Historical View of the Languages and Literature of the Slavic eBook

This eBook from the Gutenberg Project consists of approximately 454 pages of information about Historical View of the Languages and Literature of the Slavic.
dignities and privileges, and the numerous monasteries were filled only with foreign monks.  Even as late as the fifteenth century, foreigners had decidedly the preference.  In the year 1237 Pelka, archbishop of Gnesen, directed the institution of schools by the priests; but added the recommendation to the bishops, that they should employ as teachers only Germans who understood Polish.  In A.D. 1285 at the synod of Leczyc, they went a step further in excluding all foreigners, who were ignorant of the Polish language, from the places of ecclesiastical teachers and instructors.  But more than eighty years later, it was found necessary at the synod of Kalish in 1357 to repeat the same decree; and even a century after this time, in A.D. 1460, John Ostrorog complained that all the rich convents were occupied by foreign monks.[12] These ignorant men were wont to throw into the fire the few writings in the barbarian language, which they could discover; and, as instructors of the youth, were able to fill the heads of the young nobility with the most unnatural prejudices against the vernacular tongue of their own country.  Besides the clergy, many other foreigners also settled in Poland, as mechanics and traders, especially Germans.  But as they all lived merely in the cities of Poland, they and their language had far less influence on the people, than was the case in Bohemia, where they mingled with all classes.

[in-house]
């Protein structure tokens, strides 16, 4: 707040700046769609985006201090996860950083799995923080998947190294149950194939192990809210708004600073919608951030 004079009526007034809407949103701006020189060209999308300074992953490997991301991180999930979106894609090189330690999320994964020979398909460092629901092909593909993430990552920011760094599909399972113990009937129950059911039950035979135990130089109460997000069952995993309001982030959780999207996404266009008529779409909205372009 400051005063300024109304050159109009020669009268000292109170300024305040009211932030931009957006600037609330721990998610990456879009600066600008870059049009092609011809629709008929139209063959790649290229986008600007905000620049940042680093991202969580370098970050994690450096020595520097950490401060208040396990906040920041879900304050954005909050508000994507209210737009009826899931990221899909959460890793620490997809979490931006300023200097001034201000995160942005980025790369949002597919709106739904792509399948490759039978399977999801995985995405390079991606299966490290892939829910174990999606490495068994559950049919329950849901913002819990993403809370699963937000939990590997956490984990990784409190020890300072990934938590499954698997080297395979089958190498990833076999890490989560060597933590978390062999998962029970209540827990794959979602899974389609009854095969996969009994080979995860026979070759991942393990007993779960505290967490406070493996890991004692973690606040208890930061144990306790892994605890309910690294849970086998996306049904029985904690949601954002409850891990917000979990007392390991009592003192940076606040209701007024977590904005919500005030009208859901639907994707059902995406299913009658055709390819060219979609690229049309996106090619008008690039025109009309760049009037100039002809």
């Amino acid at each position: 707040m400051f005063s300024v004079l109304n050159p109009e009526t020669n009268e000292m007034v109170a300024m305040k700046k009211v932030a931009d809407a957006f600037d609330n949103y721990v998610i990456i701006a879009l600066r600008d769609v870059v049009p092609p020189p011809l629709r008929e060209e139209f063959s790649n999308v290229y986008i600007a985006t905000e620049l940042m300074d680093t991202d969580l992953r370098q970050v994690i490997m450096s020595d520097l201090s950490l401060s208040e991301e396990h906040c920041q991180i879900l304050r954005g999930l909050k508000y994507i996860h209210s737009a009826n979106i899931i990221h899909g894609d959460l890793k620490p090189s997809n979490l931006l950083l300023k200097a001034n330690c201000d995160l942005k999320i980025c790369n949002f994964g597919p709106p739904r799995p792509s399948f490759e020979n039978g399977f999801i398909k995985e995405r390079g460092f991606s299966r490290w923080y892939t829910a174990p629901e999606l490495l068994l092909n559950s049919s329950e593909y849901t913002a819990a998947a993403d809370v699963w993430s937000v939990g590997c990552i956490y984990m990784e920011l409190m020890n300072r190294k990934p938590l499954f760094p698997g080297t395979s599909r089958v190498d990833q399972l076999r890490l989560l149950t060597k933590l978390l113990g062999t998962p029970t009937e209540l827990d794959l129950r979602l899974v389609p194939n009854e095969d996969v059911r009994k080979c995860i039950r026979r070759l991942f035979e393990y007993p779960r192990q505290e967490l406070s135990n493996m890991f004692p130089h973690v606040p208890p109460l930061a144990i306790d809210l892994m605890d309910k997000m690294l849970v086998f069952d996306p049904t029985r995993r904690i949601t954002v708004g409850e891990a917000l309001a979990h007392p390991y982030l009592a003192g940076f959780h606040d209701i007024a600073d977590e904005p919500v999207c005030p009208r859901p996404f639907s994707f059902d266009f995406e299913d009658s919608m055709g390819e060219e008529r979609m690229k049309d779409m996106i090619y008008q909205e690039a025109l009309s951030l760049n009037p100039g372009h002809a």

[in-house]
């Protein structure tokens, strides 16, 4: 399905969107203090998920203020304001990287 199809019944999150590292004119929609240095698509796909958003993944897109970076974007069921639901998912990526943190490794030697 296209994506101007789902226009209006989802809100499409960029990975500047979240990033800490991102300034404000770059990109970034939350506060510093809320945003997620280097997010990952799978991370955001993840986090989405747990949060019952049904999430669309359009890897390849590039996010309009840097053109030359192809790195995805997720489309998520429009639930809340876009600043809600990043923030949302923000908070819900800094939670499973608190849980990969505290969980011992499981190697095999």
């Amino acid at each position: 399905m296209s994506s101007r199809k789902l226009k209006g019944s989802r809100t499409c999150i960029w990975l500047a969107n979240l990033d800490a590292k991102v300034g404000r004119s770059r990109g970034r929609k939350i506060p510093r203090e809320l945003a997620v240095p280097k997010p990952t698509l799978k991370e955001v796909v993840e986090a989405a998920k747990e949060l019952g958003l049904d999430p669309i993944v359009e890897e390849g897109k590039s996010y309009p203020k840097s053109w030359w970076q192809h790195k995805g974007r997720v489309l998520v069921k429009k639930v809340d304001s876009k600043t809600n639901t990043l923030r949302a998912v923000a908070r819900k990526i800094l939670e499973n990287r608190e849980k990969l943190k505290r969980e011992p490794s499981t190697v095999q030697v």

From Casimir the Great to Sigismund I. A.D. 1333 to A.D. 1506.

Casimir is one of the few princes, who acquired the name of the Great not by victories and conquests, but through the real benefits of laws, national courts of justice, and means of education, which he procured for his subjects.  His father, Vladislaus Lokietek, had resumed the royal title, which hitherto had been alternately taken and dropped; and was the first who permanently united Great and Little Poland.  Under Casimir, the present Austrian kingdom of Galicia, which, together with Lodomeria, the present Russian government Vladimir, was then called Red Russia, was added by inheritance.  Lithuania became connected with Poland as a Polish fief in the year 1386. when queen Hedevig, heiress of the crown of Poland, married Jagello, duke of Lithuania; but was first completely incorporated as a component part of the kingdom of Poland only so late as the year 1569.  Masovia had been thus united some forty years earlier.  At the time of the marriage of Hedevig and Jagello, the latter caused himself to be baptized, and introduced Christianity into Lithuania, where he himself in many cases acted as an apostle.

Project Gutenberg
Historical View of the Languages and Literature of the Slavic from Project Gutenberg. Public domain.
Follow Us on Facebook